Japan's old-guard new leader Obuchi: Next prime minister chosen by bosses resisting needed economic reforms.

July 29, 1998

POLITICAL stability was achieved but the economic crisis ignored when Japan's Liberal Democratic Party (LDP) chose Foreign Minister Keizo Obuchi as its chief. He will be elected prime minister by the lower house of parliament tomorrow.

Mr. Obuchi, who has been foreign minister for a year but has no major economic experience, won because he is the boss of the biggest faction of the party.

That's how things have always been done by the LDP, which has learned nothing during the current crisis.

Mr. Obuchi is not the favorite of foreign economic leaders desperate for Japan to stimulate its economy, prune failed banks and restore capital investments in recession-bound East Asia. Nor was he favored by Japanese voters who made clear to pollsters their preference for either of two opponents.

His selection was followed by more crumbling confidence in Japanese financial circles as he tried to form a cabinet.

News that he persuaded the former prime minister, Kiichi Miyazawa, to return as finance minister promises expertise and good American connections, but no fresh vision.

Japan needs to stimulate consumerism and confidence by reducing taxes. It needs to shore up the falling yen and overhaul its banking industry. Business is paralyzed by insolvent banks that made high-risk loans to political insiders. The LDP, in principle, supports creating a bridge bank to rescue the good loans and debtors while letting bad banks collapse.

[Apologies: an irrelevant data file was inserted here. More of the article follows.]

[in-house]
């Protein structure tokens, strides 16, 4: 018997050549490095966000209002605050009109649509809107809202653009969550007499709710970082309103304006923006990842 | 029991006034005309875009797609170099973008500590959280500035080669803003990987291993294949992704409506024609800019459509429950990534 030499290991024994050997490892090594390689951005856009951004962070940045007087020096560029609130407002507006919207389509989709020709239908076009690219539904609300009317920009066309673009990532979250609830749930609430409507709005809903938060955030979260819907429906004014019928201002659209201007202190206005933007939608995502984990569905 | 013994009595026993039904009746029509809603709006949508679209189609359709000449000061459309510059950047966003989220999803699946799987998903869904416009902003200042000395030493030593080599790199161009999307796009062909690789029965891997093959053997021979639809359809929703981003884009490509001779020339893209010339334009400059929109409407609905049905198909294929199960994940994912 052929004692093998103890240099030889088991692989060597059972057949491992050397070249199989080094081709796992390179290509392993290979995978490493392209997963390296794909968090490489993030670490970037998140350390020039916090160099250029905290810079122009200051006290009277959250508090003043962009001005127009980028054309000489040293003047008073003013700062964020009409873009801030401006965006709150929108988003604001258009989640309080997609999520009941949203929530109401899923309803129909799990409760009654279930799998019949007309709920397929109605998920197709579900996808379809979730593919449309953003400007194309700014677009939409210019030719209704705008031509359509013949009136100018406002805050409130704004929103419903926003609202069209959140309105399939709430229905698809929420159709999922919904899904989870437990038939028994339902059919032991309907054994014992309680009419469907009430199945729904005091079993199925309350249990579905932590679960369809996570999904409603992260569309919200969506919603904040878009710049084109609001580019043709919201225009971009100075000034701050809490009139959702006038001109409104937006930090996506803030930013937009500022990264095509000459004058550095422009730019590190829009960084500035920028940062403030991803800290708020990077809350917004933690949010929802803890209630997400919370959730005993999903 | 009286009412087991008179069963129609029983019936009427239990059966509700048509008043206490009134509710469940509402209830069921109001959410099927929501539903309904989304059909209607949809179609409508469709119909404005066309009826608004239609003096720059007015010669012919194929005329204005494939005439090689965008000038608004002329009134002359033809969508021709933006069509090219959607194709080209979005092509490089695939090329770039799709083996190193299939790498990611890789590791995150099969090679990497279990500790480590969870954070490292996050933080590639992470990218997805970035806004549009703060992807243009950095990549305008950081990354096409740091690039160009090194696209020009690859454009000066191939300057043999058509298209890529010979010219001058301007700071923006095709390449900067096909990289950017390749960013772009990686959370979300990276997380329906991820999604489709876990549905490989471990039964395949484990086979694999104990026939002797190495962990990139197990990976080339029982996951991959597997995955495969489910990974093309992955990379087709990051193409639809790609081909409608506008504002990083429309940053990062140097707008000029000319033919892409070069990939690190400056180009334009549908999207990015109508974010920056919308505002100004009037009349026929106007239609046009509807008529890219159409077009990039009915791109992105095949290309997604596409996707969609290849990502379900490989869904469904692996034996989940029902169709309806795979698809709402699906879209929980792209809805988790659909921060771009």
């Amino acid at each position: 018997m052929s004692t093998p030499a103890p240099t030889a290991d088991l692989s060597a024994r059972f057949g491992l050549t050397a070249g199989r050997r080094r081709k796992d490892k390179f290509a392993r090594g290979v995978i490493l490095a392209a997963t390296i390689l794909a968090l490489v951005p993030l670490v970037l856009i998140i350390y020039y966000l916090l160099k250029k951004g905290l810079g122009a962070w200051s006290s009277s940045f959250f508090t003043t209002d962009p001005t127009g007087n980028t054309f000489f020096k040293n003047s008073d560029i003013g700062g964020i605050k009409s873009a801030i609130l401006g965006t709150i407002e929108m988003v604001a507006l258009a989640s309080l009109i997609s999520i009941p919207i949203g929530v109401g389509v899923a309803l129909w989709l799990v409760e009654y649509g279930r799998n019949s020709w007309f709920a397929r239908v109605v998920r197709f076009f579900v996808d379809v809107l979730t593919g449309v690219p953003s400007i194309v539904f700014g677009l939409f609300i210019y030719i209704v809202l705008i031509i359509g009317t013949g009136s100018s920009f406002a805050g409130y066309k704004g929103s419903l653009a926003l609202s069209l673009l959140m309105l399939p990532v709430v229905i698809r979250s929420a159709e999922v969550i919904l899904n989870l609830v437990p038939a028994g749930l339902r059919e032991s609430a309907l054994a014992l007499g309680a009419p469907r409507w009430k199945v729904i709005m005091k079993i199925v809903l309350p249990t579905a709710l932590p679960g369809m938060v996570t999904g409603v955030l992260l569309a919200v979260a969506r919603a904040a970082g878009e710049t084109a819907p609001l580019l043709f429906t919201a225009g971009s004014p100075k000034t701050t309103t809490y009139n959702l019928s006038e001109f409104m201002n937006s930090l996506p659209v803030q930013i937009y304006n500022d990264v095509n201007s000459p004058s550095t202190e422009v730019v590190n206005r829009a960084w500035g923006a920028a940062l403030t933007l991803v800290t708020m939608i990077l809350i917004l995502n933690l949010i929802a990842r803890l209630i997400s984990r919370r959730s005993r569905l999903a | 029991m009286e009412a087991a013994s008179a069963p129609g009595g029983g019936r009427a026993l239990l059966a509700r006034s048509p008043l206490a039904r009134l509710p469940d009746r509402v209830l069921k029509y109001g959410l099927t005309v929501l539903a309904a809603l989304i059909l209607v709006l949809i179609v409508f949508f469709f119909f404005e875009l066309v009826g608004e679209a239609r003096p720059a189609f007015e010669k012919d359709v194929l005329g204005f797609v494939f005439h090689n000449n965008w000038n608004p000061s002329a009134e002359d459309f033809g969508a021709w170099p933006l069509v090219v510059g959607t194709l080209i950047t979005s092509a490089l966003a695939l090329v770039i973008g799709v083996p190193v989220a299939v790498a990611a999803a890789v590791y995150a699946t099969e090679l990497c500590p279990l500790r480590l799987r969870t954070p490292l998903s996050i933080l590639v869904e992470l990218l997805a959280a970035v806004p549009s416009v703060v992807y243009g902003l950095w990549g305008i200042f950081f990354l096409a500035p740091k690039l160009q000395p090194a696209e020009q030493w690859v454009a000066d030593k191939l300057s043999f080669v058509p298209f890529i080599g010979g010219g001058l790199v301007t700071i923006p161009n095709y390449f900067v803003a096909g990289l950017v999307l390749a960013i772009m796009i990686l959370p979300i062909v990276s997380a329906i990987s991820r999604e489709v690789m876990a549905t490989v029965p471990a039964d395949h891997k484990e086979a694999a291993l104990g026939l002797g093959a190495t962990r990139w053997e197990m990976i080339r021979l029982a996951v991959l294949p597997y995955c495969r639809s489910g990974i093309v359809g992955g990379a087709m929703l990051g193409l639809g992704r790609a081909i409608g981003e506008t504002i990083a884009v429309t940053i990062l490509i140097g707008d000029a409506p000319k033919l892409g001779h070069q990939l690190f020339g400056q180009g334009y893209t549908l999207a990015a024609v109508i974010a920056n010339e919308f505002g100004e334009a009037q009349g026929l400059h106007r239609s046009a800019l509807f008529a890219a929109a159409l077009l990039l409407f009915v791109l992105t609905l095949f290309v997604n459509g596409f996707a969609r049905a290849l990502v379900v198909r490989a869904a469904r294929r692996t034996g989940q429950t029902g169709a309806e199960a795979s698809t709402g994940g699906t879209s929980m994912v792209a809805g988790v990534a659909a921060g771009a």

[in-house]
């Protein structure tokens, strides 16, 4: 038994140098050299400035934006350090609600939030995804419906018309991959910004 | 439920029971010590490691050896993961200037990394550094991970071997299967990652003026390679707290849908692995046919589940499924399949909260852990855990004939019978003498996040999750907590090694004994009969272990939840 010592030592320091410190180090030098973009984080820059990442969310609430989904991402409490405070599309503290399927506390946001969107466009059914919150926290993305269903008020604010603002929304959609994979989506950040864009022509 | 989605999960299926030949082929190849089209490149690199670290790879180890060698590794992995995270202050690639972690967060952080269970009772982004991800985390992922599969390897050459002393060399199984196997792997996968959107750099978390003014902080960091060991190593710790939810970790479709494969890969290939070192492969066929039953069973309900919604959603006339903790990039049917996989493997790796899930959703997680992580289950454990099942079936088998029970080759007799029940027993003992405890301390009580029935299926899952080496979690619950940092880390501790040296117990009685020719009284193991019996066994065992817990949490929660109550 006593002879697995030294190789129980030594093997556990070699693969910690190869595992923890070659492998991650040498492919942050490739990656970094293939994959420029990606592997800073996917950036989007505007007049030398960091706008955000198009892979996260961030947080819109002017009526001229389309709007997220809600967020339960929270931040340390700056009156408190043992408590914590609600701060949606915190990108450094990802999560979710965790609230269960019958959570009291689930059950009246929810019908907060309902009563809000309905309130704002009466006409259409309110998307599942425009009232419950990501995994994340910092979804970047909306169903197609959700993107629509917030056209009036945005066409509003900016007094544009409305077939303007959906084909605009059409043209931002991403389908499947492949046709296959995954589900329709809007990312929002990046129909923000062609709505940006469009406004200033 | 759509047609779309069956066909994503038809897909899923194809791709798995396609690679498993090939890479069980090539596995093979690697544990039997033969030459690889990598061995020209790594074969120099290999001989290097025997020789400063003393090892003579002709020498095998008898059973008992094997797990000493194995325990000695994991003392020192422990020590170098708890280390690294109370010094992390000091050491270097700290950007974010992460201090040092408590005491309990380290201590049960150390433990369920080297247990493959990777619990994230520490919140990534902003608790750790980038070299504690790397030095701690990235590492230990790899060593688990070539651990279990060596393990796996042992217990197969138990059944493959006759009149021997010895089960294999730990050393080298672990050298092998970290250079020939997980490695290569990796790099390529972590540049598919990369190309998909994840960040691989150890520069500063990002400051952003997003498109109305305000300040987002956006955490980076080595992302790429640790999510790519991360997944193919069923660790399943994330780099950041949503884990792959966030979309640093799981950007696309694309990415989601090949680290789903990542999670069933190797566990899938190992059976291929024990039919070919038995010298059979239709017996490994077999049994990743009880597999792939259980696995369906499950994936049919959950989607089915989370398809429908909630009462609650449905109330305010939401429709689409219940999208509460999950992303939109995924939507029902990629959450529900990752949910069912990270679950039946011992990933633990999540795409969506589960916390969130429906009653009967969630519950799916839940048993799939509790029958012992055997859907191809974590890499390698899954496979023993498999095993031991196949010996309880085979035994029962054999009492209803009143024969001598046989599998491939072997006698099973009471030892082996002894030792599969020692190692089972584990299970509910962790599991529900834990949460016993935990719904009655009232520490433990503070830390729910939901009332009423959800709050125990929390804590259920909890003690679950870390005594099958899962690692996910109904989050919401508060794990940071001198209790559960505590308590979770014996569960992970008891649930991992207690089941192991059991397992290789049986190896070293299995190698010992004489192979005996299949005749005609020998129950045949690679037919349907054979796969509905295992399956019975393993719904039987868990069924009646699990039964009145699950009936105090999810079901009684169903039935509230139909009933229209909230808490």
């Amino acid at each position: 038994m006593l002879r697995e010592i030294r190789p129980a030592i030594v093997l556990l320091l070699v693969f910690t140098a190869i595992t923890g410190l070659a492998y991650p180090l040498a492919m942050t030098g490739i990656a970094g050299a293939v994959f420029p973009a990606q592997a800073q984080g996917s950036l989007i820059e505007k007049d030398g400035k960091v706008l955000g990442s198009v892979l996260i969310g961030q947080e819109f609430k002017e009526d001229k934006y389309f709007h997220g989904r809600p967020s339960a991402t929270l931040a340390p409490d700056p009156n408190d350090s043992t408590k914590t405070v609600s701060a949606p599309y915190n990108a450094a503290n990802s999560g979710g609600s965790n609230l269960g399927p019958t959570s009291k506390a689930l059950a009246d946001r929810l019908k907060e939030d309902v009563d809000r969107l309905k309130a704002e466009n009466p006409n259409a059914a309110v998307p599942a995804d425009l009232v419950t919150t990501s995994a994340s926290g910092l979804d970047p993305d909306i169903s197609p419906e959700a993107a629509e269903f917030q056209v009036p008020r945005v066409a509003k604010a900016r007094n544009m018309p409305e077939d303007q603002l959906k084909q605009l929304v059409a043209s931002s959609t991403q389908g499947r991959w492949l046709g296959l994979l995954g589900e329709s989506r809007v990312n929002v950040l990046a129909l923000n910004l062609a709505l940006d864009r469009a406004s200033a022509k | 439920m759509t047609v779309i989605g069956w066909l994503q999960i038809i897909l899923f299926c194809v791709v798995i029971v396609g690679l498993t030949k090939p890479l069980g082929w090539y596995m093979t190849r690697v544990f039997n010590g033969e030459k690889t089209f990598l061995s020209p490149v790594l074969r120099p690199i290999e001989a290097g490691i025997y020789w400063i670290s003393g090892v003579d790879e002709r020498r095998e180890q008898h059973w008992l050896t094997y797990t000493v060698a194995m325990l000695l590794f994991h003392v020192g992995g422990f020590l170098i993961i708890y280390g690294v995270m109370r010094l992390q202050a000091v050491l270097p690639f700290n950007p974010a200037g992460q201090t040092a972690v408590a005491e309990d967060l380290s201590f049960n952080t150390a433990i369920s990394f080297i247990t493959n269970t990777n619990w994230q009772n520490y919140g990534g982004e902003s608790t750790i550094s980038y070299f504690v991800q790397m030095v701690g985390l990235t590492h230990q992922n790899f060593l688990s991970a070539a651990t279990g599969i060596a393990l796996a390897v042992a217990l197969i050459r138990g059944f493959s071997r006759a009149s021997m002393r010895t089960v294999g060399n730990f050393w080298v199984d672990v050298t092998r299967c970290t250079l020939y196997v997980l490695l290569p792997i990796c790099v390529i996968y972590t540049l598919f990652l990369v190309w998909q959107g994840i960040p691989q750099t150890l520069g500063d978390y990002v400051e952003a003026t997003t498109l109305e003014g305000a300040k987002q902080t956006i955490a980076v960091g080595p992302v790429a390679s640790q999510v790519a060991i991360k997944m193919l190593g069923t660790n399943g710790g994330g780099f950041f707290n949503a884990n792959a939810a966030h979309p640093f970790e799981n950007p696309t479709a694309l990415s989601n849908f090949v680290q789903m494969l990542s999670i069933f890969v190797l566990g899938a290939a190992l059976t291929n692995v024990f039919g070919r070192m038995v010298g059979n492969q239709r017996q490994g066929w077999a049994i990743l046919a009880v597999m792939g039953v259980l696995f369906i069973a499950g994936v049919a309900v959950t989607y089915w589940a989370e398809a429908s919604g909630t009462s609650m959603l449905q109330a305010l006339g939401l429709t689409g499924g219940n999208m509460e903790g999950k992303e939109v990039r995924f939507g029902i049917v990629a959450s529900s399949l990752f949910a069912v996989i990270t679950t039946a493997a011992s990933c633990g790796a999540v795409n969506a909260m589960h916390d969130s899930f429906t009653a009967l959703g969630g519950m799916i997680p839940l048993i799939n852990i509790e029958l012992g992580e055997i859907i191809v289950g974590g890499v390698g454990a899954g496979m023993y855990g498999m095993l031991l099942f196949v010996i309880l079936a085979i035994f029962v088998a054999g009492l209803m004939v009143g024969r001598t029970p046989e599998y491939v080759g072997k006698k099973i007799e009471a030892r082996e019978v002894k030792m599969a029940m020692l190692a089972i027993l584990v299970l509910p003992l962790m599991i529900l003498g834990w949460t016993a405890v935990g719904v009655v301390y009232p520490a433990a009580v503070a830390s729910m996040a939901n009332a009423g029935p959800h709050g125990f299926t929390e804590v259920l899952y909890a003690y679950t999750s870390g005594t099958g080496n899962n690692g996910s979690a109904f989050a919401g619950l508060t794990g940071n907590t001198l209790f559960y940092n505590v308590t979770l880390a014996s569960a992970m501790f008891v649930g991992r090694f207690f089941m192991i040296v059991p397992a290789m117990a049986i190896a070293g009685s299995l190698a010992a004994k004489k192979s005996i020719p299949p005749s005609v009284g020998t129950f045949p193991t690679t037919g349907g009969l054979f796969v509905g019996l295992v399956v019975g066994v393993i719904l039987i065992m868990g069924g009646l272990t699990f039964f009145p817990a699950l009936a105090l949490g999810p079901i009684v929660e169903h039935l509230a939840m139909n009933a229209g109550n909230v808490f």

Countries of East Asia need a strong Japanese banking industry for their own revival. As Asia's recession drags down demand for U.S. products and services and cheapens Asian labor costs, Japan's morass becomes a threat to U.S. prosperity. This is already raising jitters on Wall Street.

Although Mr. Obuchi endorsed his share of reform suggestions during his run for leadership, he appears as the upholder of the do-nothing consensus of the Liberal Democratic Party.

Certainly he would have the credibility with the ruling party's old guard to put over bold reforms, were that the plan. So far, he has not made clear that it is.

Pub Date: 7/29/98

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